>Without emotions like fear, the “logical” mind can’t reach conclusions. On the other hand, many of the most vicious, genocidal acts are committed by people who are emotionally numb, not passionately out of control.

Now we’ve veered far from the discussion of civil discourse, into simplistic (ironically it seems) pseudo-science about the nature of reasoning and consciousness and their relation to brain processes.

>Some great philosopher should write a book about people — and there are many of them — who flee from discussions of substance and try to turn them into discussions of process. Utterly at a loss when asked to talk about virtue and justice, they try to shift attention to technology and methods of communication. They imagine that by altering machines they can alter the fundamentals of behavior, or at least avoid the dark thickets of human nature.

>If a philosopher did write such a book, it would help us understand Al Gore, and it would, as he would say, in fact, evoke a meaningful response.

I don’t think any philosopher would write a book of that sort, as it rests on a confusion between argument and explanation. Brooks can’t bring himself to consider Al Gore’s argument, so he distorts it, and then asks what would explain such a distorted view. Ironically, even Gore’s distorted view is superior, on Brooks’ own grounds, to Brooks’ brain state analysis of human nature.

Perhaps Gore can include Brooks unreasoning response as an appendix in a subsequent edition of his book about the assault on rational discourse.

Logic and reason

In the category of questions that answer themselves, Al Gore wonders,

>why logic and reason and the best evidence available and the scientific discoveries do not have more force in changing the way we all think about the reality we are now facing.

Part of his answer is the “serial obsessions” of the media with with Anna Nicole Smith types of stories. And when they talk about politics, they obsess over the irrelevant details of the political horse race. And when they obsess over that, they focus on the most tabloid aspects of the election process.

Fair enough. But this really answers a separate question: why is no one interested in the reality we are facing.

Losing it

Some argue that the surge is working. Some, like Joe Lieberman, claim that the evidence of its not working is not to be seen as evidence of its failure, but rather as evidence of its necessity. He writes:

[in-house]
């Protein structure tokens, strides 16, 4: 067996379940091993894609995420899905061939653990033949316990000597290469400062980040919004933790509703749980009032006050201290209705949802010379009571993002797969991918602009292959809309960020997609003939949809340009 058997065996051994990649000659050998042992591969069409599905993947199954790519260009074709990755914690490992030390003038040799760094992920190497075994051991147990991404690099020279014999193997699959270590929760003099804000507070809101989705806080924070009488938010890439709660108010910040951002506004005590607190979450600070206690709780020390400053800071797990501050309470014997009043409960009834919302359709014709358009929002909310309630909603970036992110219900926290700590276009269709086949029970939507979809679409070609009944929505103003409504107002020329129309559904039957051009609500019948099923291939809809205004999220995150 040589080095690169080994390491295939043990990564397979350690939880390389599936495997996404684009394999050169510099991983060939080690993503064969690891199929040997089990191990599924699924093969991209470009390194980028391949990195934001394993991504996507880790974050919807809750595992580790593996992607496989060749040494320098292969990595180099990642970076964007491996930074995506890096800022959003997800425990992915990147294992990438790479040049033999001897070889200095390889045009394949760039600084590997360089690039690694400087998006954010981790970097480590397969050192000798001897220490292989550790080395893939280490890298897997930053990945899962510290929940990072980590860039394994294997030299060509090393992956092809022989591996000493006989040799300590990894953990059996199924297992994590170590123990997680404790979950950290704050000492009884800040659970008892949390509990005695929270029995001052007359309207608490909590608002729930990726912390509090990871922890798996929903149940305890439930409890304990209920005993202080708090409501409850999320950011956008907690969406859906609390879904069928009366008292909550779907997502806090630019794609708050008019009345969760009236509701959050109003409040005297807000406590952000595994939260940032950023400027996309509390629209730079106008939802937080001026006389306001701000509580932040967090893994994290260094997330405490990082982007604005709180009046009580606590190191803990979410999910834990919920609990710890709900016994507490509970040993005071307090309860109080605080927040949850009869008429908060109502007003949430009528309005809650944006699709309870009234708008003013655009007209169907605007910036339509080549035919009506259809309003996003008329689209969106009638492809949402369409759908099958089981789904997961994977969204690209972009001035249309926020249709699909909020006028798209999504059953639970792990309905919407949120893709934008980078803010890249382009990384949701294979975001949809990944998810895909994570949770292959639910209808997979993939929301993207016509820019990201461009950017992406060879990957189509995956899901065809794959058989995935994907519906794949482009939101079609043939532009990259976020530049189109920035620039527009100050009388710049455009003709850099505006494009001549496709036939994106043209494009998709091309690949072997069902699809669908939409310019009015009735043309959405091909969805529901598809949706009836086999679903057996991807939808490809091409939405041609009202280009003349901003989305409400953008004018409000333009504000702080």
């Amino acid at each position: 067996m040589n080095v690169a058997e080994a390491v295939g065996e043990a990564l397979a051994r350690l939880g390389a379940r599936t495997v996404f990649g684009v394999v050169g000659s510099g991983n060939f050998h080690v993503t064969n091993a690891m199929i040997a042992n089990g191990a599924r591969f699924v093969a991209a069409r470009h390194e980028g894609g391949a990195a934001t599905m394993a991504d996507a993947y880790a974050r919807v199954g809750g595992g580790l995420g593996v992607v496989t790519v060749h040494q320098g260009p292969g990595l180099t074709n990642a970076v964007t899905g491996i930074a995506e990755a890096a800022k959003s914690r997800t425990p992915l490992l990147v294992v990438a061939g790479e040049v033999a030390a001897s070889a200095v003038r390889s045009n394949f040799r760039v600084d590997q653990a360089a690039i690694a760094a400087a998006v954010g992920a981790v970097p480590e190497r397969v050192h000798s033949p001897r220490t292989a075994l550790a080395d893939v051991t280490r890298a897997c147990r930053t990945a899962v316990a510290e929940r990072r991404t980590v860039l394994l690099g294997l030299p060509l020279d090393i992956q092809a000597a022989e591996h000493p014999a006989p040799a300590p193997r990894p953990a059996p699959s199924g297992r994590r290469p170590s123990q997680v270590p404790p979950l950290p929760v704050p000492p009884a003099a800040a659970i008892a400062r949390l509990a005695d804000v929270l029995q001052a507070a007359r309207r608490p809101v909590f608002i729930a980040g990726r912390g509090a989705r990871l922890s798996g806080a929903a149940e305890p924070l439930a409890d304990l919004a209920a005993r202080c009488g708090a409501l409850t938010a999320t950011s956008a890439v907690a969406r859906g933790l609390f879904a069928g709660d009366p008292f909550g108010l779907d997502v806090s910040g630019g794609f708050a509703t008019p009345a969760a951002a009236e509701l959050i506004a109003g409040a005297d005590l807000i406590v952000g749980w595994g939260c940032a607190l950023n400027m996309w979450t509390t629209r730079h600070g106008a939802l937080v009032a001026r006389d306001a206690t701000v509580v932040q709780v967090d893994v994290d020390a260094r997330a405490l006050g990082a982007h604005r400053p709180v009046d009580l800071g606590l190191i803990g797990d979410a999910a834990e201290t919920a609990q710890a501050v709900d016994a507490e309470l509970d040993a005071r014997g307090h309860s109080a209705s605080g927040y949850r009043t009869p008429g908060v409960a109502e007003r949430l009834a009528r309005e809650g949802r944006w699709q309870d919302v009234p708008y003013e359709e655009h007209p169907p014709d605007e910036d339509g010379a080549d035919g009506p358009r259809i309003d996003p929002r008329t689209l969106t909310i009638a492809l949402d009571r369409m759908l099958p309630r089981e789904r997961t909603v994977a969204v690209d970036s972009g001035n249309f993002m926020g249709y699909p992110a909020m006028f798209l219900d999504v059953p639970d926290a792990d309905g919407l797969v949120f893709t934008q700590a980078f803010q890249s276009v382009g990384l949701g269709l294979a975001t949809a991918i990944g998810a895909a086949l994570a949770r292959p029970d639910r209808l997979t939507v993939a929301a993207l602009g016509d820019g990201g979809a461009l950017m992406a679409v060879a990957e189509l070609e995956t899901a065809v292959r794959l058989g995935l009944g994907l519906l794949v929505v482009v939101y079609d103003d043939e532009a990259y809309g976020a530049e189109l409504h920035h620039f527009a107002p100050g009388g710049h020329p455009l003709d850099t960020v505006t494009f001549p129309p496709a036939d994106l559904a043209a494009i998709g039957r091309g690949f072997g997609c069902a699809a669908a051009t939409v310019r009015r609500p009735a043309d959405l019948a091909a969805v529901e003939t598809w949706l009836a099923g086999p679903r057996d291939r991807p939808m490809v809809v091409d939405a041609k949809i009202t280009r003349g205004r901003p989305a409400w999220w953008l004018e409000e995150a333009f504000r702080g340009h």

>Last week a series of coordinated suicide bombings killed more than 170 people. The victims were not soldiers or government officials but civilians — innocent men, women and children indiscriminately murdered on their way home from work and school.

>If such an atrocity had been perpetrated in the United States, Europe or Israel, our response would surely have been anger at the fanatics responsible and resolve not to surrender to their barbarism.

>Unfortunately, because this slaughter took place in Baghdad, the carnage was seized upon as the latest talking point by advocates of withdrawal here in Washington. Rather than condemning the attacks and the terrorists who committed them, critics trumpeted them as proof that Gen. David Petraeus’s security strategy has failed and that the war is “lost.”

Very slowly now:

>(1) the surge has increased the number of troops in Baghdad and other hot spots in order to quell violence of the type described in the passage above.

>(2) if that strategy were working, we wouldn’t see violence on this order.

>(3) we see violence like that.

>(4) the surge is not working.

From (4) Joe Lieberman concludes that we ought to continue surging. The failure of the surge is evidence of its need. When, one might wonder, would the evidence of its failure be evidence of its failure?

Worse than this, Lieberman accuses those who examine the evidence and ask the obvious questions of somehow siding with the terrorists: so the doctor who tells you that you have cancer is siding with the disease.

Blame spiral

A commenter posted a remark by another blogger (or two) about “politicizing” the Virginia Tech massacre. They–Matt Yglesias and Majikthise–were tired of the accusations of politicization and argued that as it was an event in our lives, we ought to argue about it, especially now that the memory is vivid.

Fair enough, but it’s a little early for anyone to know what the lesson is. We ought all of us have the patience to wait for a little evidence before we draw any specific lessons.

But some lessons no amount of evidence will support. Take the following.

Mark Steyn blames the culture of passivity.

Neil Cavuto blames hatred for the rich.

Newt Gingrich blames “liberalism”: